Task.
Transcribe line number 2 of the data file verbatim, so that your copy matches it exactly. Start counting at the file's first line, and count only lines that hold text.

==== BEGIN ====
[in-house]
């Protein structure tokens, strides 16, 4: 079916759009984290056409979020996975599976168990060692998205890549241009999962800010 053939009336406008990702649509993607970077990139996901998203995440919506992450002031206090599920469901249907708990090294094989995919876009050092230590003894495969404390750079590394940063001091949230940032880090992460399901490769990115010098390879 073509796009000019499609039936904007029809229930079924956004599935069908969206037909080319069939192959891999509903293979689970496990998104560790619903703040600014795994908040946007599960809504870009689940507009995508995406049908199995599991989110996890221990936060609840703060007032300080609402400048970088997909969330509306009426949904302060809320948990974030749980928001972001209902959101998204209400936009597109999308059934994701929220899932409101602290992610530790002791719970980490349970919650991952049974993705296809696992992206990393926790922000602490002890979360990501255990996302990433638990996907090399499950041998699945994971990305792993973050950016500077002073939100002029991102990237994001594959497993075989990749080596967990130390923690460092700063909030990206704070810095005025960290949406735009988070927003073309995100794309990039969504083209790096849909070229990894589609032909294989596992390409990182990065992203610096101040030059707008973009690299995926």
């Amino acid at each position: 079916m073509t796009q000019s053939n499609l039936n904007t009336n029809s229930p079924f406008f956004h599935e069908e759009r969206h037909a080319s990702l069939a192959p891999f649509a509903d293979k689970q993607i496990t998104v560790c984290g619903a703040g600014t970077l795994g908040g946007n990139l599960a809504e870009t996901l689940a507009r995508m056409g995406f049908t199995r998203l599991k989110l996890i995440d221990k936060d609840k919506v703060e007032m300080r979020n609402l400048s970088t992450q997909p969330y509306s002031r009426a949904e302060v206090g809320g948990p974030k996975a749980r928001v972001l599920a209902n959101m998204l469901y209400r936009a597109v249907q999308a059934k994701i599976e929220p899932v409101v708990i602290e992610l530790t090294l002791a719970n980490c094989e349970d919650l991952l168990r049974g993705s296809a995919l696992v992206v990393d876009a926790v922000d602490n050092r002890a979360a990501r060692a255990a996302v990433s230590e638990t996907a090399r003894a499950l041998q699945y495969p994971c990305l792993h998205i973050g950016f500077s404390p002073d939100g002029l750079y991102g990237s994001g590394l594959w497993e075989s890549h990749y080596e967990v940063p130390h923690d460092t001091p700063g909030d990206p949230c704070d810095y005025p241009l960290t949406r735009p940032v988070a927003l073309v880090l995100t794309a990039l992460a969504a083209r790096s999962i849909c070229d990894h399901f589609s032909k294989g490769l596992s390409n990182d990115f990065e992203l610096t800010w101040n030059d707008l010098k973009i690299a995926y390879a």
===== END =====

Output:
């Protein structure tokens, strides 16, 4: 079916759009984290056409979020996975599976168990060692998205890549241009999962800010 053939009336406008990702649509993607970077990139996901998203995440919506992450002031206090599920469901249907708990090294094989995919876009050092230590003894495969404390750079590394940063001091949230940032880090992460399901490769990115010098390879 073509796009000019499609039936904007029809229930079924956004599935069908969206037909080319069939192959891999509903293979689970496990998104560790619903703040600014795994908040946007599960809504870009689940507009995508995406049908199995599991989110996890221990936060609840703060007032300080609402400048970088997909969330509306009426949904302060809320948990974030749980928001972001209902959101998204209400936009597109999308059934994701929220899932409101602290992610530790002791719970980490349970919650991952049974993705296809696992992206990393926790922000602490002890979360990501255990996302990433638990996907090399499950041998699945994971990305792993973050950016500077002073939100002029991102990237994001594959497993075989990749080596967990130390923690460092700063909030990206704070810095005025960290949406735009988070927003073309995100794309990039969504083209790096849909070229990894589609032909294989596992390409990182990065992203610096101040030059707008973009690299995926």